SOLID - Single Responsibility

In this blog, I want to talk about the first principle of SOLID, which is Single Responsibility.

First of all, WHAT IS SOLID?

 
It is the set of five principles of object-oriented programming and code design, created by Uncle Bob (Robert C. Martin).
 
That is, it is a set of good practices that when used correctly guarantee low coupling, reuse of code, separation of responsibilities among others.
 
In my opinion, it is one of the most important principles in the development of object-oriented systems.
This principle is very common, I'm sure you've used it and still use it.
 
Before beginning to show the most varied examples it is important to understand the concept behind this principle, it is nothing too complex, but it is fundamental, that is, every object must have a SINGLE responsibility, nothing more!
 
I like to always think of real-world examples before I think of code examples. So I'd like to put some examples that make sense to me.
 
The only responsibility of a knife is to cut, nothing more. I know it can be used for various functions, but it was not made for the other functions but for the main function that is cut.
 
What is the responsibility of an electrical outlet? Through an interface, it provides electricity to the plugged equipment.
 
A lawnmower has the responsibility of mowing the lawn and nothing more.
 
Why use this principle? What will it help me with on a daily basis?  It will help me to reuse code, with low coupling, easy to perform unit tests, and a better understanding of the code for future implementations or patches.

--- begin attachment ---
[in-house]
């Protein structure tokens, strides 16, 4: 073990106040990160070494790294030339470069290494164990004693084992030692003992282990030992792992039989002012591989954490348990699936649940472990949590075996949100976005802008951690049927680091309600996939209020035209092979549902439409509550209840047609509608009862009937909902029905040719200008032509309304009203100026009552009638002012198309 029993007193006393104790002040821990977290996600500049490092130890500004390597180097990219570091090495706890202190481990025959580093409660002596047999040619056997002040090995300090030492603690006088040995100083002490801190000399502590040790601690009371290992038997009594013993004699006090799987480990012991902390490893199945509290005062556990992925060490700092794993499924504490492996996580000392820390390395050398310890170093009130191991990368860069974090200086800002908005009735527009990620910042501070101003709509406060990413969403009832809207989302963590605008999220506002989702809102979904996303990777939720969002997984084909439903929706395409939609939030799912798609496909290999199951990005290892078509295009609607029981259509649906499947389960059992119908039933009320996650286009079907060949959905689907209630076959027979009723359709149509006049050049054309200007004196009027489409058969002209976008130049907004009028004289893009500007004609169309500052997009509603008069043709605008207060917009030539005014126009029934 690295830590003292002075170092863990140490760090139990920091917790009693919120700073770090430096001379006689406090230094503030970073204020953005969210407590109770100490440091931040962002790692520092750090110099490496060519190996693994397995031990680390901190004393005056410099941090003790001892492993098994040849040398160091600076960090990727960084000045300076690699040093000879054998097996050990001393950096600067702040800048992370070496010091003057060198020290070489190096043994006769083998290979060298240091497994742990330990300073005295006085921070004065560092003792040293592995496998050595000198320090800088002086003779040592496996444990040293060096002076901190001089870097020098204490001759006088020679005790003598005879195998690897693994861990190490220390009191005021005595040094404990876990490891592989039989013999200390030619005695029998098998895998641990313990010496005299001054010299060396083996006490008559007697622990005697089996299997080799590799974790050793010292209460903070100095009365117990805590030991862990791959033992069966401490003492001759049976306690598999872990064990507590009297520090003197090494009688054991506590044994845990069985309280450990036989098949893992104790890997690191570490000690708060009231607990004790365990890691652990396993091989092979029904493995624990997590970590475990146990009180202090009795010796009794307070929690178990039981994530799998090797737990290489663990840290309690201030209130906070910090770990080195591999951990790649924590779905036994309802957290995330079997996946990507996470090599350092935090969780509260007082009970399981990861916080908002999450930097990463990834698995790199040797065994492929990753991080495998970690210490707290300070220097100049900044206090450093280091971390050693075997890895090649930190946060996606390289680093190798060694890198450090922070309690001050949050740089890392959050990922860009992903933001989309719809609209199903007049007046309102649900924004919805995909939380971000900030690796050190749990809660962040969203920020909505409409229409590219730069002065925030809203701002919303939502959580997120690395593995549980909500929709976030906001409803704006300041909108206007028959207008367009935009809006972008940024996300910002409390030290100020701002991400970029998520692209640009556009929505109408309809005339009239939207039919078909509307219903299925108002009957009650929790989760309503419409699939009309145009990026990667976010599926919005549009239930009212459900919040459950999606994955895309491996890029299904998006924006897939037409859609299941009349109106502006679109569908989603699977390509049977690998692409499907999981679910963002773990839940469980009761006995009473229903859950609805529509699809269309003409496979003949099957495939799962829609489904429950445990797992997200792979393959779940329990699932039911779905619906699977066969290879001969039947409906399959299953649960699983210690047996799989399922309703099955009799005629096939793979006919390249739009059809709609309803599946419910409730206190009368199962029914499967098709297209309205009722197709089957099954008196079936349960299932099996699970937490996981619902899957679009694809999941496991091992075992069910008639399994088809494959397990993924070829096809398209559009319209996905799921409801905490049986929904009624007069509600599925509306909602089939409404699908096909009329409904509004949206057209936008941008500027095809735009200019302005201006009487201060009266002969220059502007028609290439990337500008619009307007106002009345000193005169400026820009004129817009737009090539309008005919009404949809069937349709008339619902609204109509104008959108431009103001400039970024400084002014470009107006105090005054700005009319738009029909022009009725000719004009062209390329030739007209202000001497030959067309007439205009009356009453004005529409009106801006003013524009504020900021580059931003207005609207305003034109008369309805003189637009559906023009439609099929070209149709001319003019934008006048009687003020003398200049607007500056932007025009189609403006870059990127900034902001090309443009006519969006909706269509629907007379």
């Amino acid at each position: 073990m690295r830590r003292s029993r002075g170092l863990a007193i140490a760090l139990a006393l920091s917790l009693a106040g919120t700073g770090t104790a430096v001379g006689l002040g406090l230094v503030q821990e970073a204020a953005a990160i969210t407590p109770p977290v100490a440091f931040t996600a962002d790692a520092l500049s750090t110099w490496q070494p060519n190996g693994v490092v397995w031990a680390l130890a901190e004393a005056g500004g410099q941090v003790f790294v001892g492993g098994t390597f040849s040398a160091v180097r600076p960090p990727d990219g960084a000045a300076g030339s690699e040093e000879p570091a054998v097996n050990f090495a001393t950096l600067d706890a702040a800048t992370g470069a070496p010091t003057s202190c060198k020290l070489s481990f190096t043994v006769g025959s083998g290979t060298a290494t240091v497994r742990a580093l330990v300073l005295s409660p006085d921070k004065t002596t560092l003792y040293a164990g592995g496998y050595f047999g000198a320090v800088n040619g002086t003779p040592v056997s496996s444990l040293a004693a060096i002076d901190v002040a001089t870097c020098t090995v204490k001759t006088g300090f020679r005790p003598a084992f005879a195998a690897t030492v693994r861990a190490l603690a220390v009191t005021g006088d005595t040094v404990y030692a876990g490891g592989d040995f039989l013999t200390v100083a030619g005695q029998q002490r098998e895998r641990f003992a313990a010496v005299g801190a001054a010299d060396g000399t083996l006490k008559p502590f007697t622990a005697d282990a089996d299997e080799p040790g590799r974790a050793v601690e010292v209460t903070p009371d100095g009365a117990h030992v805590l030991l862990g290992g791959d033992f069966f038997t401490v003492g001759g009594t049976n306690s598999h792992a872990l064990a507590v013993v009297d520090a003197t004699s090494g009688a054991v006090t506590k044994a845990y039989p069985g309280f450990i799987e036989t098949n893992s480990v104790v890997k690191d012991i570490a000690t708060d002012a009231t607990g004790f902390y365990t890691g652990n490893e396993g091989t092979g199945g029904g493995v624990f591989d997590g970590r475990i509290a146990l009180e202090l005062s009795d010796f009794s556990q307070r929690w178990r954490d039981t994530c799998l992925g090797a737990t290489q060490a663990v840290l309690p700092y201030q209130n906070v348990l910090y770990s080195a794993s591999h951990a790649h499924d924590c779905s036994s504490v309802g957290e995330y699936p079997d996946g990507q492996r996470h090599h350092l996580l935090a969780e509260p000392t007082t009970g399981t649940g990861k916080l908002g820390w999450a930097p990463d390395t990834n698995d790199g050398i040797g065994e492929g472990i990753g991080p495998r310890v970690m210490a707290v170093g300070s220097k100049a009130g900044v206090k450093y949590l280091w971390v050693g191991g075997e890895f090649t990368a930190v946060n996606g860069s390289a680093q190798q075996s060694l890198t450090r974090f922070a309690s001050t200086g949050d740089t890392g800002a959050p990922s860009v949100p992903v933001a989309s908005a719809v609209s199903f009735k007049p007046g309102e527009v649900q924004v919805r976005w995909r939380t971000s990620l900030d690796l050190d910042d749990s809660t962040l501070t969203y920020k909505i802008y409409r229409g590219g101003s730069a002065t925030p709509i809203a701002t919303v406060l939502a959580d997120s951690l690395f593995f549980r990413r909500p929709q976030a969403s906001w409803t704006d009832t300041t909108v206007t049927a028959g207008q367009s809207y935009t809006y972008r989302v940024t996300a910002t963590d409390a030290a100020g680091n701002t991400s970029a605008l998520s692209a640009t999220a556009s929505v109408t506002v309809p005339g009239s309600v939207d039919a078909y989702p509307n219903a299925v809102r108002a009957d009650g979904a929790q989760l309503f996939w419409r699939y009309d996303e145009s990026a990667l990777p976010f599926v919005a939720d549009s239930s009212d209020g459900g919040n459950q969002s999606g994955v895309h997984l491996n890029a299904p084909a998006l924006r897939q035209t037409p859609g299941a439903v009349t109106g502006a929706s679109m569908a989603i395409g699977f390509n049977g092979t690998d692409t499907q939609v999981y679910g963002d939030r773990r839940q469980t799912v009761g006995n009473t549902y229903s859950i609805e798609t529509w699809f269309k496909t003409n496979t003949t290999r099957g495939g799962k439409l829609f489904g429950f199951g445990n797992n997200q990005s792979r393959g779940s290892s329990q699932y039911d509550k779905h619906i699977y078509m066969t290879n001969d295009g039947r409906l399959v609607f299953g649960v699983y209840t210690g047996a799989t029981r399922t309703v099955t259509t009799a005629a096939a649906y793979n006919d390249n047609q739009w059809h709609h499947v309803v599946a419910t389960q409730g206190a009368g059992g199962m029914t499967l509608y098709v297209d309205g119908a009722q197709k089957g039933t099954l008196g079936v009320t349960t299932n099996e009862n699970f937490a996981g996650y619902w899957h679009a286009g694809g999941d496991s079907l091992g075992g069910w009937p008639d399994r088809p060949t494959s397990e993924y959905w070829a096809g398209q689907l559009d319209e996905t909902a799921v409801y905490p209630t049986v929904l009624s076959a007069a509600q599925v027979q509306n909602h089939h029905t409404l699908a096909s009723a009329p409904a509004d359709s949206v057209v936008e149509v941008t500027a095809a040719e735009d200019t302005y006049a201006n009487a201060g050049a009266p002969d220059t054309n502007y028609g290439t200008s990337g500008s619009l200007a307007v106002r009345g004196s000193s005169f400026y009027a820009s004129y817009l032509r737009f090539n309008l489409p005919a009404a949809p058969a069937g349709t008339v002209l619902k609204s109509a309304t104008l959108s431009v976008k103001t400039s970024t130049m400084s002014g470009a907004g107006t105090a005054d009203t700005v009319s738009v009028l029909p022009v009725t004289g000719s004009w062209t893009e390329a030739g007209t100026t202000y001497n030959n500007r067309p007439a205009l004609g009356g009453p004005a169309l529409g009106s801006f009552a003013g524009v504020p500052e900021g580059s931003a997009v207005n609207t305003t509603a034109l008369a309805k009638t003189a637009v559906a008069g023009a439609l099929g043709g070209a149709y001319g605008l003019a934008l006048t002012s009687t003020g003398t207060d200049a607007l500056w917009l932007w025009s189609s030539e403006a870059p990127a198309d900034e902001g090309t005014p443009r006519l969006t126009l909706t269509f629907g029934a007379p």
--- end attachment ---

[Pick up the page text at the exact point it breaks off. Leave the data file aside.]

It is important before developing any class and/or method to ask yourself, "Is this the main responsibility of that object?" If the answer is: "Maybe," most likely the principle is not being followed.
 
Let's imagine the following scenario,
 
The client requested the following functionality in the system.
 
Make the inclusion of a product and soon after the inclusion return all the products registered.
 
If we do not use this principle the code would look like this, 
  1. public IEnumerable<Product> InsertProduct(Product product)   
  2.         {   
  3.             _dbContext.Products.Add(product);   
  4.             Save();   
  5.             return _dbContext.Products.ToList();   
  6.         }   
Note that this method has two responsibilities, to enter the product data and to select the products already registered, thus the principle of single responsibility is not being applied.
 
Using the principle of single responsibility, let's see how this functionality should be implemented,
  1. public void InsertProduct(Product product)   
  2.       {   
  3.           _dbContext.Products.Add(product);   
  4.           Save();   
  5.       }   
This method has only the responsibility of entering the data in the database,
  1. public IEnumerable<Product> GetProducts()   
  2.         {   
  3.             return _dbContext.Products.ToList();   
  4.         }   
The only responsibility of this method is to list the products already registered.
 
Note that with the creation of these two methods we guarantee the principle of single responsibility and the reuse of code since the methods can be used separately.
 

Conclusion

 
This principle is very simple and very ,uch used, however, before starting coding it is interesting to breathe, to have a coffee and to think if what we are going to code is the responsibility of that method and/or class.